Krebs DW, Chi BH, Mulenga Y, Morris M, Cantrell RA, Mulenga L, et al. Community-based follow-up for late patients enrolled in a district-wide programme for antiretroviral therapy in Lusaka, Zambia. AIDS Care 2008;20:311-17.
To evaluate a programme to follow up with patients who miss appointments at the antiretroviral therapy (ART) clinics.
Eighteen clinical ART service sites in Lusaka, Zambia.
Adults and adolescents (aged 16 years and older) enrolled in the Lusaka ART Programme who missed scheduled follow-up appointments.
The number and demographic and clinical characteristics of patients who were traceable, untraceable, or dead and the reasons for missed appointments.
As part of routine protocols for the Lusaka ART Programme,(1) home-based, non-professional, volunteer caregivers were trained to conduct home visits of patients who had missed appointments. The goal was to determine if the patient was still alive and, if so, to encourage continuation of clinical care and find the reasons for the missed appointment(s). Caregivers used contact information provided by the patients at the time of enrollment. Following the home visit, the caregivers wrote up a summary of their findings. To capture findings in a consistent manner, the authors developed codes that corresponded to a set of themes described in the written reports from the caregivers. The evaluation covered follow-up activities from May to September 2005. Demographic characteristics and HIV-related health indicators of those who were successfully traced, untraceable, or dead were compared using chi-square and Fischer exact or t test statistics. Logistic regression models were used to measure the unadjusted and adjusted relative risk (RR) for returning to the clinic.
During the evaluation period, home-based caregivers attempted to located 1343 patients. Of these, 654 (49%) had been placed on ART, 301 were in care but were not clinically eligible for ART, 388 (29%) did not return after their first visit (i.e., they did not receive their CD4 test result or their WHO clinical stage).
Of the 1343 patients, 554 (41%) could not be located because the address was incorrect, the patient had moved, or the patient was not home when the caregiver arrived. Information was obtained on 789 patients, of whom 359 (48%) had died. Of the 430 living patients traced, 133 (31%) returned to the clinic and the remaining 69% did not. On average, there were 18 home visits for every patient who returned to the clinic.
Reasons for missed appointments were available for 63% of the 430 traced and living patients. The most frequently cited reasons were being too sick to come to the clinic (23%), returning to the clinic required travel away from home (16%), being too busy (13%), uncertainty about continuing ART (7%), being discouraged from returning by others (7%), and having a surplus of medications (6%).
It is feasible to use trained, non-professional caregivers to trace patients who have missed appointments, but it is an inefficient way to increase clinic attendance. The reasons for failing to return to care are often an indication of worsening health. Methods to increase compliance with clinic visits that are efficient and cost effective are needed.
The study is a secondary analysis of one component of a treatment program and as such, does not easily conform to the Newcastle-Ottawa rating scale for observational studies. The Lusaka ART Programme is not a study per se and may not be representative of HIV-infected persons in that region. This study was restricted to the patients who failed to return for follow-up appointments. It did not include data comparing patients who missed appointments with those who did not. This group was classified into patients who were located, not located, or dead. If one considers "missed appointment" as the exposure, then the two groups came from the same population. The outcome was clearly not present at the beginning and was assessed using clinical records. Follow-up was adequate.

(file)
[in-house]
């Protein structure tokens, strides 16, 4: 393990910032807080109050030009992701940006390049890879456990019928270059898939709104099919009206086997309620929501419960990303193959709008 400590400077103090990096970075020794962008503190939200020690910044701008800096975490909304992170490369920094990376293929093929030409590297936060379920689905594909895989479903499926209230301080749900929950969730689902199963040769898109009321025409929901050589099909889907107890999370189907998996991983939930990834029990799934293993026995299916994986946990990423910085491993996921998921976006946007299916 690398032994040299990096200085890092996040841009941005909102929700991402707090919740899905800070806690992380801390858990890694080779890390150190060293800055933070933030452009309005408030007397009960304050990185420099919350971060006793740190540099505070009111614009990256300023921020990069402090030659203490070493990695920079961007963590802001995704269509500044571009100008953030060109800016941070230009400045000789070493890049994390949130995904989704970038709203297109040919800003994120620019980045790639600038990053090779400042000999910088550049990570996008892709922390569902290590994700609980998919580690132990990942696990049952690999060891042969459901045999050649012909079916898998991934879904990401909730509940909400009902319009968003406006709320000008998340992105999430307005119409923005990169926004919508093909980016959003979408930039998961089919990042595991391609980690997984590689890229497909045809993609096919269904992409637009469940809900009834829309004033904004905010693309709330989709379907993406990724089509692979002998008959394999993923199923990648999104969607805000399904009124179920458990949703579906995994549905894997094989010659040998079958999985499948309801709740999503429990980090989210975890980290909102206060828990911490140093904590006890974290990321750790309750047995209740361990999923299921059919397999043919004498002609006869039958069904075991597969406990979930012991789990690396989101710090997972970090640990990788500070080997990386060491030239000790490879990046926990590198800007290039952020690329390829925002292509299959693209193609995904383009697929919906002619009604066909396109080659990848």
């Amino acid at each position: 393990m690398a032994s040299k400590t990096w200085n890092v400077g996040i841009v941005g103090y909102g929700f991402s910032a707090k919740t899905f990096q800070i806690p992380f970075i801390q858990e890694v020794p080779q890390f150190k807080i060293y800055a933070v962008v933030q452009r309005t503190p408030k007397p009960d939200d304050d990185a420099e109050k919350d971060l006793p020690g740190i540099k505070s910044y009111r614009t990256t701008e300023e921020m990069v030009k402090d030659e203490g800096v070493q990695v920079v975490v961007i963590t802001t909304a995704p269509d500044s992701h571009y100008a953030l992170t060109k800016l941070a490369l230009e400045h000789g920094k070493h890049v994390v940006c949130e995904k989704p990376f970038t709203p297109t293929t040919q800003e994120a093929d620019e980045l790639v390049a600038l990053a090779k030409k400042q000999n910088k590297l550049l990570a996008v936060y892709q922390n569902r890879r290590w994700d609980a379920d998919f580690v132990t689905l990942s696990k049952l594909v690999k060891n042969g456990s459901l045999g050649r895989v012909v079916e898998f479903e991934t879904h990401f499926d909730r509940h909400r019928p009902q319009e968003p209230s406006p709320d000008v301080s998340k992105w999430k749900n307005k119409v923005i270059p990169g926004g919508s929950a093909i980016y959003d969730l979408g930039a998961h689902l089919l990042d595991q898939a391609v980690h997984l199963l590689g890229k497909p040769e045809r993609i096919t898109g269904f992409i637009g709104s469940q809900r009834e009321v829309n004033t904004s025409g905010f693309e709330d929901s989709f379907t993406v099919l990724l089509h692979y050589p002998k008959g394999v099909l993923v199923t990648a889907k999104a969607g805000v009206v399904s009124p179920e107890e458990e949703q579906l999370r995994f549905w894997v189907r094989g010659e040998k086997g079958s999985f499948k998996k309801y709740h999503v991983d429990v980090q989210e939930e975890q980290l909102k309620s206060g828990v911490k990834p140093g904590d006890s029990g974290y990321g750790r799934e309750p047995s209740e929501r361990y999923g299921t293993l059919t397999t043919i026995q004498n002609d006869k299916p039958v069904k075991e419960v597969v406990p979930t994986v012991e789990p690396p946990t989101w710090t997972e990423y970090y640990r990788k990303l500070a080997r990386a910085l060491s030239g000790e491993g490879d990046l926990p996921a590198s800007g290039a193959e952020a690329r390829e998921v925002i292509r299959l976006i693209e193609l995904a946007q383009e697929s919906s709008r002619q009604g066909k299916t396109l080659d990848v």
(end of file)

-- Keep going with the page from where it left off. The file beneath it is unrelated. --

Maintaining timely and ongoing medical care is important to enhancing adherence to ART and other treatments and to reducing morbidity and mortality. Several studies have demonstrated that timeliness for health related appointments is correlated with better outcomes among persons receiving ART.(2,3,4,5) Many of the patients who failed to return to the clinic had died. Efforts to follow-up patients provide a method of enhancing collection of vital statistics and allowing ART programmes to measure mortality in their clinic population.
Continuity of care is essential to ensure the health benefits of ART. Efforts to enhance patient clinic attendance should include efficient methods of contacting patients for missed appointments as well as methods that can enhance continuity of care without the need to trace patients. Difficulty traveling to the clinics because of distance or failing health might be addressed by providing home-based care or mobile clinics.
- Stringer JS, Zulu I, Levy J, et al. Rapid scale-up of antiretroviral therapy at primary care sites in Zambia: feasibility and early outcomes. JAMA 2006 Aug 16;296(7):782-93.
- Berg MB, Safren SA, Mimiaga MJ, Grasso C, Boswell S, Mayer KH. Nonadherence to medical appointments is associated with increased plasma HIV RNA and decreased CD4 cell counts in a community-based HIV primary care clinic. AIDS Care 2005 Oct;17(7):902-7.
- Lucas GM, Chaisson RE, Moore RD. Highly active antiretroviral therapy in a large urban clinic: risk factors for virologic failure and adverse drug reactions. Ann Intern Med 1999 Jul 20;131(2):81-7.
- Nachega JB, Hislop M, Dowdy DW, et al. Adherence to highly active antiretroviral therapy assessed by pharmacy claims predicts survival in HIV-infected South African adults. J Acquir Immune Defic Syndr 2006 Sep;43(1):78-84.
- Rastegar DA, Fingerhood MI, Jasinski DR. Highly active antiretroviral therapy outcomes in a primary care clinic. AIDS Care 2003Apr;15(2):231-37.